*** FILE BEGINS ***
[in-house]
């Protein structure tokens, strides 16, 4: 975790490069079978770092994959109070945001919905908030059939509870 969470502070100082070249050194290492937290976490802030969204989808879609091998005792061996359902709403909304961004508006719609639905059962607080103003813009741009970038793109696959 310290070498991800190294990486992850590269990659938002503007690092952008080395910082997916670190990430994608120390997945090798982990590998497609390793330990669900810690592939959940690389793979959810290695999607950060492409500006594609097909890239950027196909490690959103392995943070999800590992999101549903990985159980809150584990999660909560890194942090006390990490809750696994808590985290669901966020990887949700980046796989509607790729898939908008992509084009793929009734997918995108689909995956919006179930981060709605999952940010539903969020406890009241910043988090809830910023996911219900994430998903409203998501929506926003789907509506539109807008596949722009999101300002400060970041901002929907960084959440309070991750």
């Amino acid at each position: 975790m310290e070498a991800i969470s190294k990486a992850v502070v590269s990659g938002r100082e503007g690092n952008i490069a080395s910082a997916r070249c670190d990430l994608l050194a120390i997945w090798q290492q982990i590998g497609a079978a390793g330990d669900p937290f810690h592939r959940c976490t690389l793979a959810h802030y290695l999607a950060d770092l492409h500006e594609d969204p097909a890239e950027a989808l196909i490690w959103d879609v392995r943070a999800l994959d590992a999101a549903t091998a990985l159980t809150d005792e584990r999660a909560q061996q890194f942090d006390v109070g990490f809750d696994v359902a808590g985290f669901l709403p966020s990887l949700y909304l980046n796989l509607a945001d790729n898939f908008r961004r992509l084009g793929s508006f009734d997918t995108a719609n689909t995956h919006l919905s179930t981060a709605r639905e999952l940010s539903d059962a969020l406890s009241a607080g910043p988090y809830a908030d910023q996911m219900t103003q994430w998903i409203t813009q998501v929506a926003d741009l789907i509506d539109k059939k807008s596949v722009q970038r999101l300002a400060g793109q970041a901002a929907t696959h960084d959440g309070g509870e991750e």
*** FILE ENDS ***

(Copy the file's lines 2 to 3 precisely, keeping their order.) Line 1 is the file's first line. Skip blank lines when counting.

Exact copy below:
């Protein structure tokens, strides 16, 4: 975790490069079978770092994959109070945001919905908030059939509870 969470502070100082070249050194290492937290976490802030969204989808879609091998005792061996359902709403909304961004508006719609639905059962607080103003813009741009970038793109696959 310290070498991800190294990486992850590269990659938002503007690092952008080395910082997916670190990430994608120390997945090798982990590998497609390793330990669900810690592939959940690389793979959810290695999607950060492409500006594609097909890239950027196909490690959103392995943070999800590992999101549903990985159980809150584990999660909560890194942090006390990490809750696994808590985290669901966020990887949700980046796989509607790729898939908008992509084009793929009734997918995108689909995956919006179930981060709605999952940010539903969020406890009241910043988090809830910023996911219900994430998903409203998501929506926003789907509506539109807008596949722009999101300002400060970041901002929907960084959440309070991750």
């Amino acid at each position: 975790m310290e070498a991800i969470s190294k990486a992850v502070v590269s990659g938002r100082e503007g690092n952008i490069a080395s910082a997916r070249c670190d990430l994608l050194a120390i997945w090798q290492q982990i590998g497609a079978a390793g330990d669900p937290f810690h592939r959940c976490t690389l793979a959810h802030y290695l999607a950060d770092l492409h500006e594609d969204p097909a890239e950027a989808l196909i490690w959103d879609v392995r943070a999800l994959d590992a999101a549903t091998a990985l159980t809150d005792e584990r999660a909560q061996q890194f942090d006390v109070g990490f809750d696994v359902a808590g985290f669901l709403p966020s990887l949700y909304l980046n796989l509607a945001d790729n898939f908008r961004r992509l084009g793929s508006f009734d997918t995108a719609n689909t995956h919006l919905s179930t981060a709605r639905e999952l940010s539903d059962a969020l406890s009241a607080g910043p988090y809830a908030d910023q996911m219900t103003q994430w998903i409203t813009q998501v929506a926003d741009l789907i509506d539109k059939k807008s596949v722009q970038r999101l300002a400060g793109q970041a901002a929907t696959h960084d959440g309070g509870e991750e």